# Shortest distance between points algorithm

Given a set of points on a plane, find the shortest line segment formed by any two of these points.

How can I do that? The trivial way is obviously to calculate each distance, but I need another algorithm to compare.

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http://en.wikipedia.org/wiki/Closest%5Fpair%5Fof%5Fpoints

The problem can be solved in O(n log n) time using the recursive divide and conquer approach, e.g., as follows:

• Sort points along the x-coordinate
• Split the set of points into two equal-sized subsets by a vertical line x = xmid
• Solve the problem recursively in the left and right subsets. This will give the left-side and right-side minimal distances dLmin and dRmin respectively.
• Find the minimal distance dLRmin among the pair of points in which one point lies on the left of the dividing vertical and the second point lies to the right.
• The final answer is the minimum among dLmin, dRmin, and dLRmin.
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You didn't explain how finding dLRmin be done in O(n) time to make the entire algorithm O(nlogn) time – Kapil D Mar 9 '14 at 1:39

I can't immediately think of a quicker alternative than the brute force technique (although there must be plenty) but whatever algorithm you choose don't calculate the distance between each point. If you need to compare distances just compare the squares of the distances to avoid the expensive and entirely redundant square root.

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+1 for avoiding SQRT – Wayne Sheppard Oct 21 '09 at 18:13

One possibility would be to sort the points by their X coordinates (or the Y -- doesn't really matter which, just be consistent). You can then use that to eliminate comparisons to many of the other points. When you're looking at the distance between point[i] and point[j], if the X distance alone is greater than your current shortest distance, then point[j+1]...point[N] can be eliminated as well (assuming `i<j` -- if `j<i`, then it's point[0]...point[i] that are eliminated).

If your points start out as polar coordinates, you can use a variation of the same thing -- sort by distance from the origin, and if the difference in distance from the origin is greater than your current shortest distance, you can eliminate that point, and all the others that are farther from (or closer to) the origin than the one you're currently considering.

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http://blogs.mathworks.com/videos/2008/06/02/matlab-puzzler-finding-the-two-closest-points/

This has a whole big bunch of different solutions. Kinda neat to see how many ways there are to the same answer.

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There is a standard algorithm for this problem, here you can find it: http://www.cs.mcgill.ca/~cs251/ClosestPair/ClosestPairPS.html

And here is my implementation of this algo, sorry it's without comments:

``````    static long distSq(Point a, Point b) {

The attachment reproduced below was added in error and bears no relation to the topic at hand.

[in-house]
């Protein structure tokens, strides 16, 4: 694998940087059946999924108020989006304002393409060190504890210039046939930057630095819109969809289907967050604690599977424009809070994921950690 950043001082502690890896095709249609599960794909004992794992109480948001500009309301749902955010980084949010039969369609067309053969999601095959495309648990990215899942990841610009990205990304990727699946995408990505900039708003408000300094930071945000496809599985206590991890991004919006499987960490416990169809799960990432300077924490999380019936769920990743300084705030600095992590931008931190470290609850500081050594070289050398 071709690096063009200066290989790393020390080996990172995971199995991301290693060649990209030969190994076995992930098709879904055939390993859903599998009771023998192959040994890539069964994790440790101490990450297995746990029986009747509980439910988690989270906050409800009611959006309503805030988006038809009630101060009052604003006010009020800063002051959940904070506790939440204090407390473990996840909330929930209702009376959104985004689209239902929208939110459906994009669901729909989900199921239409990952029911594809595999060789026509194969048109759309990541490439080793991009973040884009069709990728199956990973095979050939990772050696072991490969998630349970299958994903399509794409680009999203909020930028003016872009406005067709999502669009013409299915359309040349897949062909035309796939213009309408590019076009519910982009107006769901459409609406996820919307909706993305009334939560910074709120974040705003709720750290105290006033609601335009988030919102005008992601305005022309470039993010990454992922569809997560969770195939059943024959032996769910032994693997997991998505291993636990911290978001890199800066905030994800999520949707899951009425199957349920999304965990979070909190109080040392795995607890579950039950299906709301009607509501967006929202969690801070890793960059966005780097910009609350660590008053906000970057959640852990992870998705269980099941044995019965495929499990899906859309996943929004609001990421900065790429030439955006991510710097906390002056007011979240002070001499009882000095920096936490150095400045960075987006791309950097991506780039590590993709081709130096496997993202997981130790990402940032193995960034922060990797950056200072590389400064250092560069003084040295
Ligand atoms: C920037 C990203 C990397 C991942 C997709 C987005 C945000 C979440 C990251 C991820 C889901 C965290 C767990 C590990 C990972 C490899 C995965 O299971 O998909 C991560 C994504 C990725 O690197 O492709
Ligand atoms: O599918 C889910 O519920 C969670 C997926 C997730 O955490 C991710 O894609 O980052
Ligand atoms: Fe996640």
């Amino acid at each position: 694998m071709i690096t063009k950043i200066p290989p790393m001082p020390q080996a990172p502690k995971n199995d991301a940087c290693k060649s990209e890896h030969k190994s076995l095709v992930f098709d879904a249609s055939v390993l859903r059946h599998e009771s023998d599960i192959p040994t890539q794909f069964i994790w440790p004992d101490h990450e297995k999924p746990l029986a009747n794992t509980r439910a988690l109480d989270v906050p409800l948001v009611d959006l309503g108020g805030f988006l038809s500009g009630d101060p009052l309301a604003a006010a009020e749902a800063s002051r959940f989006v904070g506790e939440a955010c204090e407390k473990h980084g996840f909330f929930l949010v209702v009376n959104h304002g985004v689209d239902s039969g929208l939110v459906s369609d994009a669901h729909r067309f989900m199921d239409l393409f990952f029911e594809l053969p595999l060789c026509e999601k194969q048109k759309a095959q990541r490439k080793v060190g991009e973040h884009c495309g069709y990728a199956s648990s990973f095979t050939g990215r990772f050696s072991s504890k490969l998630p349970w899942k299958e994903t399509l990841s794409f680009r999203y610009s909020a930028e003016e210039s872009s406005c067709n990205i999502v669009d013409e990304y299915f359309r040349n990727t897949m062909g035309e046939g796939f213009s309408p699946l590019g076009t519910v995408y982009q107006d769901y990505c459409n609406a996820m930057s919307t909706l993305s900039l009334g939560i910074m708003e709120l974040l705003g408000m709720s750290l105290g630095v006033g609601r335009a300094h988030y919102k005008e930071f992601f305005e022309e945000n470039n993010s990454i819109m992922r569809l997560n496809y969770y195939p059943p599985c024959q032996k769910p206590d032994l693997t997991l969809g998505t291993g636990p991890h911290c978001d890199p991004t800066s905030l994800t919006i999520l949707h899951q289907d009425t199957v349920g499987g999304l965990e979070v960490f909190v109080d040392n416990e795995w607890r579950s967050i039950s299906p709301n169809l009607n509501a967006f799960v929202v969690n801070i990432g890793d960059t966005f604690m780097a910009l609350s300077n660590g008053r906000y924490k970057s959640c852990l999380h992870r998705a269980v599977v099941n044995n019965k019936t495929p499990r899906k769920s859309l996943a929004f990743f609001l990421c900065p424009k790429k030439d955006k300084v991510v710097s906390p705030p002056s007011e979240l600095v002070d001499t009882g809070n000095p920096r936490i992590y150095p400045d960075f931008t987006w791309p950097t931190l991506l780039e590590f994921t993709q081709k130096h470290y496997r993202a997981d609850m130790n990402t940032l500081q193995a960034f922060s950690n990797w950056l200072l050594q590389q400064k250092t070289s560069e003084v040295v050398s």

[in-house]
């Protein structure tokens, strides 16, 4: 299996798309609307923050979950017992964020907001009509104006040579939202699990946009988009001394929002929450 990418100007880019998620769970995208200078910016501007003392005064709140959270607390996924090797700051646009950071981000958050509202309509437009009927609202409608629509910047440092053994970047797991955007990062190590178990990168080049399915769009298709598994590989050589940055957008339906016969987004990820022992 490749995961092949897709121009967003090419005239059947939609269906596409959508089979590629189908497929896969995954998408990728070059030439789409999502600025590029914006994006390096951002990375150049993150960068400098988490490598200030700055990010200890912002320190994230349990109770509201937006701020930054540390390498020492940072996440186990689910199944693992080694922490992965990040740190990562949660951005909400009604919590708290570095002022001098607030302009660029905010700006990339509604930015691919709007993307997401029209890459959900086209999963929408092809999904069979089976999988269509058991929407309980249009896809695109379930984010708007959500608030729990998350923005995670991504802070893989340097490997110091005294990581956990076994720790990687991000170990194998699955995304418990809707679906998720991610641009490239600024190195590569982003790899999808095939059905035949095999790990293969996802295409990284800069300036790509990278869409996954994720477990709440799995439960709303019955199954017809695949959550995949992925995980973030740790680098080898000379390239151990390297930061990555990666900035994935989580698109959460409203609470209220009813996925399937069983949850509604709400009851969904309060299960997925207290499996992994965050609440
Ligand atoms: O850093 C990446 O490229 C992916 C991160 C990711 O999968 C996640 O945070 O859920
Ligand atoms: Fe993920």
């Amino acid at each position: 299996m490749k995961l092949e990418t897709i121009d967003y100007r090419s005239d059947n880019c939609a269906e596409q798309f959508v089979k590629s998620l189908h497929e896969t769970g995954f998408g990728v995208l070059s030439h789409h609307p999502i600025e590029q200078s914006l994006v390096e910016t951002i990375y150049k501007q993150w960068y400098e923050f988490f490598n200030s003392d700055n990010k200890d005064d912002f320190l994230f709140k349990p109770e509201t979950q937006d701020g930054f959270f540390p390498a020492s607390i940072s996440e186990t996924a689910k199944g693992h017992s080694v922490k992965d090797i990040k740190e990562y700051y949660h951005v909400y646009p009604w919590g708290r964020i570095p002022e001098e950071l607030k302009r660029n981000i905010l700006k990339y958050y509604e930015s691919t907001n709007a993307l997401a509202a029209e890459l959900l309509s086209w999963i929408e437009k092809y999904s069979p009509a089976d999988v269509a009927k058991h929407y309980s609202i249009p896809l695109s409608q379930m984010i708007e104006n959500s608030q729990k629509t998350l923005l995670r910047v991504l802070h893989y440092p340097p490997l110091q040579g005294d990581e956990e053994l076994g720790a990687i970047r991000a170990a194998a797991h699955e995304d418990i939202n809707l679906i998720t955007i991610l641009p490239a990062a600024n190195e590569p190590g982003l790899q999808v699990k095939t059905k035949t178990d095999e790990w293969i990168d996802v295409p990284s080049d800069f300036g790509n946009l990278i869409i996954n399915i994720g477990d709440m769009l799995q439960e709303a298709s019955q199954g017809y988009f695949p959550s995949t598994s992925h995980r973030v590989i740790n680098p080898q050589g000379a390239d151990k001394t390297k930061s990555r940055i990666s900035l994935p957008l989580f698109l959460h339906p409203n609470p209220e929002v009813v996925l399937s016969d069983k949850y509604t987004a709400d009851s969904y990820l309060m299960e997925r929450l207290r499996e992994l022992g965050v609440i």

return ((long) (a.x - b.x) * (long) (a.x - b.x) + (long) (a.y - b.y) * (long) (a.y - b.y));
}

static long ccw(Point p1, Point p2, Point p3) {
return (long) (p2.x - p1.x) * (long) (p3.y - p1.y) - (long) (p2.y - p1.y) * (long) (p3.x - p1.x);
}

static List<Point> convexHull(List<Point> P) {

if (P.size() < 3) {
//WTF
return null;
}

int k = 0;

for (int i = 0; i < P.size(); i++) {
if (P.get(i).y < P.get(k).y || (P.get(i).y == P.get(k).y && P.get(i).x < P.get(k).x)) {
k = i;
}
}

Collections.swap(P, k, P.size() - 1);

final Point o = P.get(P.size() - 1);
P.remove(P.size() - 1);

Collections.sort(P, new Comparator() {

public int compare(Object o1, Object o2) {
Point a = (Point) o1;
Point b = (Point) o2;

long t1 = (long) (a.y - o.y) * (long) (b.x - o.x) - (long) (a.x - o.x) * (long) (b.y - o.y);

if (t1 == 0) {
long tt = distSq(o, a);
tt -= distSq(o, b);
if (tt > 0) {
return 1;
} else if (tt < 0) {
return -1;
}
return 0;

}
if (t1 < 0) {
return -1;
}
return 1;

}
});

List<Point> hull = new ArrayList<Point>();

for (int i = 1; i < P.size(); i++) {
while (hull.size() >= 2 &&
ccw(hull.get(hull.size() - 2), hull.get(hull.size() - 1), P.get(i)) <= 0) {
hull.remove(hull.size() - 1);
}
}

return hull;
}

static long nearestPoints(List<Point> P, int l, int r) {

if (r - l == P.size()) {

Collections.sort(P, new Comparator() {

public int compare(Object o1, Object o2) {
int t = ((Point) o1).x - ((Point) o2).x;
if (t == 0) {
return ((Point) o1).y - ((Point) o2).y;
}
return t;
}
});
}

if (r - l <= 100) {
long ret = distSq(P.get(l), P.get(l + 1));
for (int i = l; i < r; i++) {
for (int j = i + 1; j < r; j++) {
ret = Math.min(ret, distSq(P.get(i), P.get(j)));
}
}
return ret;

}

int c = (l + r) / 2;
long lD = nearestPoints(P, l, c);
long lR = nearestPoints(P, c + 1, r);
long ret = Math.min(lD, lR);
Set<Point> set = new TreeSet<Point>(new Comparator<Point>() {

public int compare(Point o1, Point o2) {
int t = o1.y - o2.y;
if (t == 0) {
return o1.x - o2.x;
}
return t;
}
});
for (int i = l; i < r; i++) {
}

int x = P.get(c).x;

double theta = Math.sqrt(ret);

Point[] Q = set.toArray(new Point[0]);
Point[] T = new Point[Q.length];
int pos = 0;
for (int i = 0; i < Q.length; i++) {
if (Q[i].x - x + 1 > theta) {
continue;
}
T[pos++] = Q[i];
}

for (int i = 0; i < pos; i++) {
for (int j = 1; j < 7 && i + j < pos; j++) {
ret = Math.min(ret, distSq(T[i], T[j + i]));
}
}
return ret;
}
``````
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You can extract the closest pair in linear time from the Delaunay triangulation and conversly from Voronoi diagram.

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There is relatively simple line sweep algorithm that can find the closest pair of points in O(nlogn) time. This article has a short explanation.

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